A young tenant who was slapped with a $350 a week rent increase is taking her fight to court after her landlord refused to negotiate the price hike.
Chantelle Schmidt, a writer based in the inner Sydney suburb of Redfern, received an email from her landlord in February advising her rent would increase from $1,900 to $2,600 a fortnight.
Ms Schmidt is on a monthly contract, meaning the landlord can increase her rent at any point with no limits.
The frustrated Sydneysider tried to negotiate the ‘aggressive’, almost 37 per cent increase with her landlord and real estate agent but was told ‘we’re not budging’.
Ms Schmidt shared an update of her rental crisis in a TikTok video on Saturday and told her followers she was taking the matter to the NSW Civil and Administrative Tribunal.
Chantelle Schmidt (pictured) received an email from her landlord advising her rent would increase from $1,900 to $2,600 a fortnight
‘We basically tried to negotiate with the landlord and real estate agent and just try and find a happy median or middle ground that wasn’t as aggressive as $350 a week,’ Ms Schmidt said.
‘Essentially we were told this was not negotiable. Obviously as a household we freaked out. We had to sit down and talk about our limited options in this market.
‘Because the real estate agent and landlord had said “we’re not budging on this $350 a week figure” … after much deliberation we decide we are going to have to take this to tribunal.’
The NSW Civil and Administrative Tribunal is an independent body that hears and decides on disputes between tenants and landlords.
The tribunal can make orders on disputes including payment of rental bond, rent increases, unpaid rent, termination of tenancy agreement, compensation, repairs and other breaches of the residential tenancy agreement.
Ms Schmidt said she was reluctant to take the matter to tribunal but is feeling really confident it will be resolved.
‘Basically it was really, really stressful in the beginning, like no one wants to go down this path,’ Ms Schmidt said.
‘We tried not to but at this point we are feeling really confident and really good about taking this to tribunal. So, fingers bloody crossed.’
The writer (pictured), who is based in the inner southern Sydney suburb of Redfern, is disputing the $350 a week rental increase with the NSW Civil and Administrative Tribunal
The video has received more than 2,900 comments, with many praising Ms Schmidt for taking the matter to the tribunal.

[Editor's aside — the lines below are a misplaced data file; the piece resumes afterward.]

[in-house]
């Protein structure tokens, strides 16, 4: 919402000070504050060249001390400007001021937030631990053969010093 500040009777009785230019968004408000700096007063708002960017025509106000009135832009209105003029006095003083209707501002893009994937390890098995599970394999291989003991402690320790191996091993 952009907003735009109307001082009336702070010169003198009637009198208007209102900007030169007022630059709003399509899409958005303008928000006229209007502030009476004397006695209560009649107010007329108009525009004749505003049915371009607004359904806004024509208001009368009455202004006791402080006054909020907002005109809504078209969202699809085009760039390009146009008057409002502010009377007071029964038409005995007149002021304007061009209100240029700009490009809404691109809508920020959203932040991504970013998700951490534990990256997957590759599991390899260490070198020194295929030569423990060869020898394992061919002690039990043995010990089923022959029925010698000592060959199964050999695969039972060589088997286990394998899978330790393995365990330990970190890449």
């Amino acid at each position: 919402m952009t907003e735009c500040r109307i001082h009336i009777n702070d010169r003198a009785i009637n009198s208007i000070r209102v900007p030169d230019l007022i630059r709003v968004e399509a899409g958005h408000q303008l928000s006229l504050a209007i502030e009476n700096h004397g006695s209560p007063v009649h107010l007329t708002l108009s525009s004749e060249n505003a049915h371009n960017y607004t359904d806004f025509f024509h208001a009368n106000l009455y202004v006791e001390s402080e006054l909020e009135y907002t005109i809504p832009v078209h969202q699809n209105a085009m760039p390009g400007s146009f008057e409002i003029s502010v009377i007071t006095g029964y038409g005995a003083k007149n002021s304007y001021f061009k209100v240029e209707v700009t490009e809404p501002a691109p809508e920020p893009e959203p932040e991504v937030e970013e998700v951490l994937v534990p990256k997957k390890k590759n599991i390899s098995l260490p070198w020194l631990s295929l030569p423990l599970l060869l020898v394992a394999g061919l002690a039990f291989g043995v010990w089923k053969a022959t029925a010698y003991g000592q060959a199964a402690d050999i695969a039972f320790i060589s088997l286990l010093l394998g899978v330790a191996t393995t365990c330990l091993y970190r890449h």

‘Good on you for fighting the good fight! Give ‘em hell,’ one person wrote.
‘Landlord here. You’re in the right. If the landlord can’t come up with an extra $18K a year how does he expect you to? Good luck,’ another commented.
A third chimed: ‘That’s absolutely insane. Pure greed. This is why we need rental caps in Australia. There’s no protection for renters. Good on you for fighting it!’
‘It’s quite amicable that you are taking it to tribunal and best of luck,’ a fourth added.
In another video, Ms Schmidt shared a message she received from one of her followers claiming they were experiencing a rental increase with striking similarities.
The anonymous renter said they lived in the same suburb as Ms Schmidt and their rent was being increased to $2,600 a fortnight as well.
Ms Schmidt said it was ‘wild’ when the pair discovered they shared the same property manager.
It comes as Australia is struggling with a rental crisis with national residential vacancy rates remaining at an all time low of 1 per cent over February, according to SQM Research.
It comes as the nation’s rental vacancy rate remained at an all time low of 1 per cent over February (pictured, tenants lining up at an open home)
Over the past 28 days to 12 March, capital city asking rents rose by another 2.6 per cent, with the 12-month rise standing at 21.4 per cent, according to SQM Research.
The national median weekly asking rent for a dwelling is recorded at $567 a week, with Sydney recording the highest weekly rent for a house at $936 a week.
Adelaide units offered the best rental affordability of all capital cities at $406 a week.
Weekly rent in Melbourne, Brisbane, Perth and Darwin rose to $561, $600, $594 and $555 respectively.
While the average asking price for weekly rent in Canberra and Hobart fell to $655 and $522.
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